Public perceptions reflect support for higher levels of aid. When asked what percentage of the federal budget they think goes to foreign aid, Americans’ median estimate is 25% of the budget, more than 25 times the actual level. Only 2% of Americans give a correct estimate of 1% of the budget or less. When asked how much of the budget should go to foreign aid, the median response is 10%. Only 13% of Americans believe that the percentage should be 1% or less. Over 60% of Americans believe that contributing 0.7% of national income to meet the Millennium Development Goals is the right thing to do (Sachs 2005).
In an article published in The Economist in 2005 entitled “The Biggest Contract” (in reference to Jean-Jacques Rousseau’s concept of social contract), Ian Davis challenged Anglo-Saxon corporate management to revisit, redefine, re-articulate and reinforce with greater subtlety their relationship with society as an implicit social contract that acknowledges obligations, opportunities and mutual advantage for both sides.” Corporate management needs to recast this debate and recapture the intellectual and moral high ground from their critics.” Davis argued that like the political leaders in Rousseau’s 18th century, corporate management in the 21st century will lose legitimacy if they refuse to serve the public good. Davis rejects the nonproductive binary oppositional environment of public debate on economic efficiency vs social justice. The strongly held belief in Anglo-Saxon economies  that the “business of business is business” (to create shareholder value) is as outworn, ideology-based and caricature-driven as is the extreme version of Corporate Social Responsibility” (CSR).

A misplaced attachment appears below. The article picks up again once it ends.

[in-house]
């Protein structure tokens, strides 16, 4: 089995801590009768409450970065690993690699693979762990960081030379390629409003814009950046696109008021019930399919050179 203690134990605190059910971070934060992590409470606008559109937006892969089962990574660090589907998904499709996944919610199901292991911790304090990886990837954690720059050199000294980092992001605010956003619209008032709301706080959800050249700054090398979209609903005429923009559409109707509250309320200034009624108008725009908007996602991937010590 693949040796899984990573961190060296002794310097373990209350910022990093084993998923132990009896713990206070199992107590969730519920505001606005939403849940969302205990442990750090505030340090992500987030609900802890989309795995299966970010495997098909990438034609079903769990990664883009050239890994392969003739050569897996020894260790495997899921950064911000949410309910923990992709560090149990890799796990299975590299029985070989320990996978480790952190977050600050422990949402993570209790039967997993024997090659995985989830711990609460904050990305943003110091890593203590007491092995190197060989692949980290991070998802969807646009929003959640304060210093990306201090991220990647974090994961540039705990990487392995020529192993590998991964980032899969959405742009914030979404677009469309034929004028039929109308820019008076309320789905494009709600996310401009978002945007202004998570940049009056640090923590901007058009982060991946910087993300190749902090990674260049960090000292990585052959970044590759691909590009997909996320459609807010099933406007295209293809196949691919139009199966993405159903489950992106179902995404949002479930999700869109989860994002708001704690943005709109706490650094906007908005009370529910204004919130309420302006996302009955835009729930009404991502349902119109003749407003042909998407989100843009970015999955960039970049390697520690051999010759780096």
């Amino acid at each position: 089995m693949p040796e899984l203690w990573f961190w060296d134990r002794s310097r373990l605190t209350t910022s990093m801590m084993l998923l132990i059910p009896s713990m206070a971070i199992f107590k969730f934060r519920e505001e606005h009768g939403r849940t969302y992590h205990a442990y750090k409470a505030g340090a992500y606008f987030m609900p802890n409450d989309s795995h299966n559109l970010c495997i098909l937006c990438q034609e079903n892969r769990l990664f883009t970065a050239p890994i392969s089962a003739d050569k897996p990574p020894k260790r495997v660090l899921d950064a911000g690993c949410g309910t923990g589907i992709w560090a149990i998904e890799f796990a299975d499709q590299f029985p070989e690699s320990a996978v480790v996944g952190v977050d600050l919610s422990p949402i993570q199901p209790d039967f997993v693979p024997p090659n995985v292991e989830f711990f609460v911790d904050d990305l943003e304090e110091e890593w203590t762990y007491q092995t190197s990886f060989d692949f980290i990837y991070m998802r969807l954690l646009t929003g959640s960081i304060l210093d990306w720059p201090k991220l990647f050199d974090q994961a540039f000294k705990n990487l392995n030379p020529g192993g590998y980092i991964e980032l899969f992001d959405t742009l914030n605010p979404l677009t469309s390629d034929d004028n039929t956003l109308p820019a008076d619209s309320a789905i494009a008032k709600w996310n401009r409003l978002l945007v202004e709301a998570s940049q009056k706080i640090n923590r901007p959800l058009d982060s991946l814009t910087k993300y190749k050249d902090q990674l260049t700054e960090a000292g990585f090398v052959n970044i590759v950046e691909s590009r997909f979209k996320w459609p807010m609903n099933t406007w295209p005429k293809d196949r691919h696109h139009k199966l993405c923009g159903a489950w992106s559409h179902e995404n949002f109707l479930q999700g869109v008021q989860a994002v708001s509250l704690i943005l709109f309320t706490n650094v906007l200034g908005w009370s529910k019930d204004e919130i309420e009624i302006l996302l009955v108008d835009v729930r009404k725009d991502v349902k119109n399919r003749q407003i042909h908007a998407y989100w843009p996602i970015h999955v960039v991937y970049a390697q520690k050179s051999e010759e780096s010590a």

Davis argued that an informed, educated and engaged  CEOs and upper-level management should map-out long term options and responses to relevant, evolving, overarching, broad, carefully researched social pressures and issues as an implicit and integral (not merely peripheral) part of corporate strategy rather than depending exclusively on lower-level public-relations tacticians operating with a knee-jerk, defensive, narrow, reactionary, rebuttal stance to individual, local and immediate (at times, ill-defined) laws, (political, ideological, etc) tensions and (environmental, sustainability, NGO) concerns. “Large companies need to build social issues into strategy in a way which reflects their actual business importance.” The CEOs should blend and harmonize their supporting efforts, such as trade regimes, with sophisticated, sensitive and successful approaches to risk management, social and economic development issues, access to social services particularly for the most vulnerable populations and resolutions of regional geopolitical conflicts. See The Economist premium content.